I procrastinated writing this blog. Yes, I was busy and yes I told myself that I was justified in my procrastination. The truth is I did not want to write this blog. The end of this blog, in my mind, became a representation of the final closing of my trip. I have already returned to the states, but with this blog left to write there was something left from the experience. I also was afraid. It is difficult to admit to fear because it makes you feel vulnerable, but I was afraid. I was afraid that this last blog would not do justice to my experience. I was afraid that any revelation about my return had the potential to hurt my family, but most of all I was afraid of the unknown. This is a chapter of my life that is closing I am now graduated from college, I have completed my dream trip, but now the question remains what now. Where do I go from here? Some people would be exhilarated about the vastness of options, me I am overwhelmed. That is what made this last blog so hard to write it was my last string holding me to that portion of my life. It is hard to let go. But let go I am because although the unknown is scary I have learned from my travels that opportunities arise in the most surprising of places.
My return home is almost impossible for me to describe. How do you put into words a feeling you cannot even name? I was happy to see my family, I missed them terribly, but that is probably the only emotion that was perfectly clear to me. I arrived home and I felt like I was in a daze. I had imagined/fantasized, call it what you will, about what it would be like to come home. When I was having a bad day I would picture myself back in the states. When I was disoriented or uncomfortable then the image of me in the states would reappear to bring a sense of comfort. It was a fantasy that had risen to heights that would be impossible for any reality to measure up to. When I actually arrived back in the states and met up with my family it felt as if reality had become just another portion of my fantasy. The first day I felt slightly disconnected as if it was merely a dream that would disappear once I woke up. Once I moved passed the initial unreality I began to actually take stock of my surroundings. The town that I was born in and had experienced all stages of childhood into the growth of adulthood had changed. A role reversal had occurred when I was not looking making Ireland familiar and my home had suddenly become foreign when I was not looking. It was not Roseburg that had changed though, it was me.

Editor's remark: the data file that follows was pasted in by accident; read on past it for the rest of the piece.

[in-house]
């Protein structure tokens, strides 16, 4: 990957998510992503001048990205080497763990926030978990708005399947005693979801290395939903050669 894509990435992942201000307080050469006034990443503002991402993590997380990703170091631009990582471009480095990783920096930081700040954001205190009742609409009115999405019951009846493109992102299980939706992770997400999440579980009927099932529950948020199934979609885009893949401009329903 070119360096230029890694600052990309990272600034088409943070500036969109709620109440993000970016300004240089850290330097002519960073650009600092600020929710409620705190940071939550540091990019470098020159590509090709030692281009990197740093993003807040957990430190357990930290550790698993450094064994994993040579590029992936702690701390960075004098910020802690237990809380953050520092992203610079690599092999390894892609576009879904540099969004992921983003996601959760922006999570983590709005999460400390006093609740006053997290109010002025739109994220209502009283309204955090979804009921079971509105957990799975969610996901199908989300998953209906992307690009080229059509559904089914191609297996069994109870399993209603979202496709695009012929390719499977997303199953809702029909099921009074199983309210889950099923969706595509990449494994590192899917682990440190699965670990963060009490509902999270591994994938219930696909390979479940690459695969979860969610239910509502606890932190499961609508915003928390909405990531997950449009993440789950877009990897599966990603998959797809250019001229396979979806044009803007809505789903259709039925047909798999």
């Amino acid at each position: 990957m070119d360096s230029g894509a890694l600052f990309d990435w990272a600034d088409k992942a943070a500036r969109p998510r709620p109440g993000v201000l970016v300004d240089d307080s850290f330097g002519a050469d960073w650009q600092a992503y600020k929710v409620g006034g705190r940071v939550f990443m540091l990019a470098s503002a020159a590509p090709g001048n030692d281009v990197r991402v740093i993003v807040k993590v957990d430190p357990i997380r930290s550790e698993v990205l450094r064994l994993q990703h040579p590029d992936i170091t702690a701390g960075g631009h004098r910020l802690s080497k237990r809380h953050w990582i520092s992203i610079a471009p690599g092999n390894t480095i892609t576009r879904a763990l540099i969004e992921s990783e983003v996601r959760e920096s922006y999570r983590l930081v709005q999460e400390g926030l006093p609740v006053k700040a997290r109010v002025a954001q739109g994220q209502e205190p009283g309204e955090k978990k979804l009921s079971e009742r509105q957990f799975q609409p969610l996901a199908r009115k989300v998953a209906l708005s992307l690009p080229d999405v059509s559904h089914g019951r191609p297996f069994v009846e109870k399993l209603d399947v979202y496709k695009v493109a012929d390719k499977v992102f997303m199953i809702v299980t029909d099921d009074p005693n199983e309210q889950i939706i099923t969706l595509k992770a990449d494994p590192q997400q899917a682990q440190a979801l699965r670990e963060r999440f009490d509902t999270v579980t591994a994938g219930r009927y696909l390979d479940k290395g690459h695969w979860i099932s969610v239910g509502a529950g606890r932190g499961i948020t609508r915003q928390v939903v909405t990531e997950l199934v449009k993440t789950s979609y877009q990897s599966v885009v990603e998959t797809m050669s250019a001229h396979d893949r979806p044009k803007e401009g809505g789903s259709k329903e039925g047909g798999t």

The untraveled girl that first ventured forth by herself became a young woman that had gotten a taste of the world. A woman that had gone through an inevitable metamorphosis. The inevitability has been discussed in previous blogs about how it is impossible to remain unchanged when experiencing different cultures and stumbling through experiences on your own. The changes are unidentifiable, but undeniable. There is a part deep within myself that has been touched. It is me who had changed and was viewing my birthplace through new eyes. Arriving home and feeling like I had stepped into the foreign made me feel guilty. I felt as if I had somehow betrayed the place I have always called home. It is silly to reflect on now, but emotions are not governed by logic. I had ventured from my bubble to explore the world and when I came back that bubble was no longer there.
In my training they had a term that they referred to as “reverse culture shock”. One of those memories you look back at and scoff at yourself and your naiveté. I was confident in the belief that once I returned home I would feel nothing but relief from being gone so long. The term reverse culture shock seemed absurd and only left me mildly confused as to the meaning. The confusion has been cleared and it is a term I not only understand but identify with. I left for Ireland and experienced disorientation at the differences found there, but soon those differences were no longer differences and somehow morphed into the familiar. When I returned what was once familiar had become different and I experienced a whole new set of disorientation.
This experience opened me up to life, opened me up to the possibilities that lie in wait. Am I still scared of the unknown and the vastness of my options? Yes, but the fear is natural and now I am able to let go. I have faced the unknown time and time again upon my travels and the experiences that came out I would not lose for anything. I can let go. I can open that door to the beginning of a new chapter and overriding the fear is excitement. My life is before me and this is not the end merely the beginning.